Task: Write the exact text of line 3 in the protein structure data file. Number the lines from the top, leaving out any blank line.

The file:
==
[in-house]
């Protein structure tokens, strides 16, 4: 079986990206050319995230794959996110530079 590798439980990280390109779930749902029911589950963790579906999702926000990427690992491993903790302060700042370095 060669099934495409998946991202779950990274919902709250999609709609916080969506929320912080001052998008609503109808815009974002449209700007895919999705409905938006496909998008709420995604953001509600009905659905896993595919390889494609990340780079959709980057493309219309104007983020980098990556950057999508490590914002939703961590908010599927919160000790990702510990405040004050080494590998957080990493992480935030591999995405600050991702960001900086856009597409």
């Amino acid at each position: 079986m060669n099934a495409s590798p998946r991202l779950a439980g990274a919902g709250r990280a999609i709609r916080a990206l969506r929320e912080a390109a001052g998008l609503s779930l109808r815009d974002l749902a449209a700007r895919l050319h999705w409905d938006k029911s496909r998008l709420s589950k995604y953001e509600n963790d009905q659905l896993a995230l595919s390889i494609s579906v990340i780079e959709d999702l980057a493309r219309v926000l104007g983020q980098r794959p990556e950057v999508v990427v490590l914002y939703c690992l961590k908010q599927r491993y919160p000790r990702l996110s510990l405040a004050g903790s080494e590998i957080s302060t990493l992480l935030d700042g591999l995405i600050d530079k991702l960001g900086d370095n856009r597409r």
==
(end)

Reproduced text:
């Amino acid at each position: 079986m060669n099934a495409s590798p998946r991202l779950a439980g990274a919902g709250r990280a999609i709609r916080a990206l969506r929320e912080a390109a001052g998008l609503s779930l109808r815009d974002l749902a449209a700007r895919l050319h999705w409905d938006k029911s496909r998008l709420s589950k995604y953001e509600n963790d009905q659905l896993a995230l595919s390889i494609s579906v990340i780079e959709d999702l980057a493309r219309v926000l104007g983020q980098r794959p990556e950057v999508v990427v490590l914002y939703c690992l961590k908010q599927r491993y919160p000790r990702l996110s510990l405040a004050g903790s080494e590998i957080s302060t990493l992480l935030d700042g591999l995405i600050d530079k991702l960001g900086d370095n856009r597409r």